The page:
The war is being led by the biggest of the banks, especially JP Morgan and Bank of America. JP Morgan’s Jamie Dimon, indicated that the bank has reduced its exposure in the market for FHA insured loans that are targeted to first-time homeowners with “little wealth, especially minorities, because it allows borrowers to make down payments of just 3.5%.” A year ago Morgan accounted for 12.7% of these loans, but most recently it revealed that its share is down to 2.3%, which is to say, knocking on the door to doing nothing. Bank of America has also retreated, claiming it will focus primarily on servicing his existing customers with accounts at the bank.

And, what is their rationale for the retreat? Well, this is interesting, because it goes to the issue of transparency and accountability for lending, which was at the heart of HMDA as well.  First and foremost is the fact that they don’t want to hold the loans on their books. For right now this is why 80% of their loans are pushed into programs with various federal guarantees. A new accounting rule proposed for 2018 could make this even dicier, because they will be required to write off a portion of the loan at the same time they are making the loan, which you just know will scare the heck of them. Here’s the rub. Dimon is whining because his bank and a pack of the others are now paying fines, $614 million for Chase, because they defrauded FHA by claiming that some loans they packaged met the FHA requirements that didn’t, and even after an internal audit discovered this, they tried to continue the cover-up and not inform the FHA that they had swindled them until an internal whistleblower spilled the beans.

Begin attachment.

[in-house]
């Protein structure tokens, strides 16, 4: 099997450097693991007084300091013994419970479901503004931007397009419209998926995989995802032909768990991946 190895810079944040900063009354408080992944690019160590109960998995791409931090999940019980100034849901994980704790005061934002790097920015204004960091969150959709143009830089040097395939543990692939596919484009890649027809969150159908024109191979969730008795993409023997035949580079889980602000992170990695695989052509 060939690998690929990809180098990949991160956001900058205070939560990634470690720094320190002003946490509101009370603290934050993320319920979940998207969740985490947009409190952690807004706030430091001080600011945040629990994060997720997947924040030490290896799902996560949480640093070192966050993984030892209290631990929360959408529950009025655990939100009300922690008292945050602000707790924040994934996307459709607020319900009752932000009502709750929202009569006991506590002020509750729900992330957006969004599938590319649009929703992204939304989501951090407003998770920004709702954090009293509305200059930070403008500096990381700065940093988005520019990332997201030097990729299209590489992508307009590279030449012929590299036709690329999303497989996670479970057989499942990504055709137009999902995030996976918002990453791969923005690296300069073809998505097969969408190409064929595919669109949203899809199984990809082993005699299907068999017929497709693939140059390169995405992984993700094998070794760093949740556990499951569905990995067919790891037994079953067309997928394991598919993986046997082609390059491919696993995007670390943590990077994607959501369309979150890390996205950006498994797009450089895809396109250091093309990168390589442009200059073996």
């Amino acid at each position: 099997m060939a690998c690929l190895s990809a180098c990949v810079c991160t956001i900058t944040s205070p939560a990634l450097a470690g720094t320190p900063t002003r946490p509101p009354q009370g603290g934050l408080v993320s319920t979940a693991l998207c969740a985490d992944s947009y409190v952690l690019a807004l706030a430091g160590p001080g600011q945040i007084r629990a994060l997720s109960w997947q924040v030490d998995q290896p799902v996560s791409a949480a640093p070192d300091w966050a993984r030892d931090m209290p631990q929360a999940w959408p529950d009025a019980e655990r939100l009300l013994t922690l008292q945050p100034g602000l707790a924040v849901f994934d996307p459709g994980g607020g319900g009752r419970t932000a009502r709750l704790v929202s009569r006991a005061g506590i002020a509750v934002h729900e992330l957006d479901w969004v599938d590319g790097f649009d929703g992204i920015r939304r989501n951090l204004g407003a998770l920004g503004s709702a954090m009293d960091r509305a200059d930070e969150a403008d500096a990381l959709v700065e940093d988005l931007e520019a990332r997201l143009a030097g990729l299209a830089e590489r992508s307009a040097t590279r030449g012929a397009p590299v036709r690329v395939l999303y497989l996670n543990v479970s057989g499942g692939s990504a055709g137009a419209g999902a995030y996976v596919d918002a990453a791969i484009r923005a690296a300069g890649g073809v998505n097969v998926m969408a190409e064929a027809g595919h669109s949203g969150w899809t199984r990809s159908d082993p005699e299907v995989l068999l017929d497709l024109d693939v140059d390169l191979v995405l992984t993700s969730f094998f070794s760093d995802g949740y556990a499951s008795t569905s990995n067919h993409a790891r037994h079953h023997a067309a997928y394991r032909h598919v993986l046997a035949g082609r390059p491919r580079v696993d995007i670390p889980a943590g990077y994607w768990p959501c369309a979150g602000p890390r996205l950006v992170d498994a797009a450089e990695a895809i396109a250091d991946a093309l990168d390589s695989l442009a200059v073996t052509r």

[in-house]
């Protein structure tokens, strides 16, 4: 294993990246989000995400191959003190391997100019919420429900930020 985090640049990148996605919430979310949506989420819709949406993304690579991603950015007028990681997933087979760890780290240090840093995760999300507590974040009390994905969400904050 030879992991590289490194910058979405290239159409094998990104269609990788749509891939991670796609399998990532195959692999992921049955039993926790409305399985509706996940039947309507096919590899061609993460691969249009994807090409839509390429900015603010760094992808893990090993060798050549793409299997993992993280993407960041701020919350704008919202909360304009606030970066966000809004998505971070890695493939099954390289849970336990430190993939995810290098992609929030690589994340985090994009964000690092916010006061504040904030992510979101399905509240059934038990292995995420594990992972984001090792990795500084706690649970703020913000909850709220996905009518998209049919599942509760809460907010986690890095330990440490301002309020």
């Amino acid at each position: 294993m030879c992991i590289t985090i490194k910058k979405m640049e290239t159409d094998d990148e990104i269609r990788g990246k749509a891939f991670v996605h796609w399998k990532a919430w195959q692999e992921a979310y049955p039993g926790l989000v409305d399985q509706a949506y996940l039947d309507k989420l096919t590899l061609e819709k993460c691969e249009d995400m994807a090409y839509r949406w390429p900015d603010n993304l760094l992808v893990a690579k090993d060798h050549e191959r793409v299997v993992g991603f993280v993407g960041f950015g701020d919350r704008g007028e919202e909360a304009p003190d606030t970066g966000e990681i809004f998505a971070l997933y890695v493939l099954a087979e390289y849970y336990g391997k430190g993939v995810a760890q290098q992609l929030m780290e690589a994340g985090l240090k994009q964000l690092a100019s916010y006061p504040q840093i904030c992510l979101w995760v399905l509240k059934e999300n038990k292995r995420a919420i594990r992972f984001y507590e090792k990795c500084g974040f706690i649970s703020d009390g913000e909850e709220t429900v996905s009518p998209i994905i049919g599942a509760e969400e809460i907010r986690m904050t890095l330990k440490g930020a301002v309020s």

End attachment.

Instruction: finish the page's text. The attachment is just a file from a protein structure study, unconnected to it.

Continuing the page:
So, let’s all understand, Morgan got caught cheating the government, so now the big whine from CEO Dimon is that they lost money on the scam, because they are having to pay a penalty for doing wrong. They essentially want some kind of do-over rule that allows them to cheat, say I’m sorry without a fine, and keep doing whatever they feel like doing.

And, one thing Morgan, Bank of America, and others don’t feel like doing anymore is lending to first timers, working families, and minorities it seems. Unfortunately the way the CRA has had its teeth pulled over the years makes this possible, along with the fact that the Federal Reserve is the police watching over the banks and their CRA obligations, and they have tended to play patty cake on these lending obligations for years.

We need to look at the coming CRA numbers more and more rigorously, because whether we know it or not, we’re in a fight to keep money in our communities, and we’ve got a huge body count already and no sign of any cavalry coming to save us.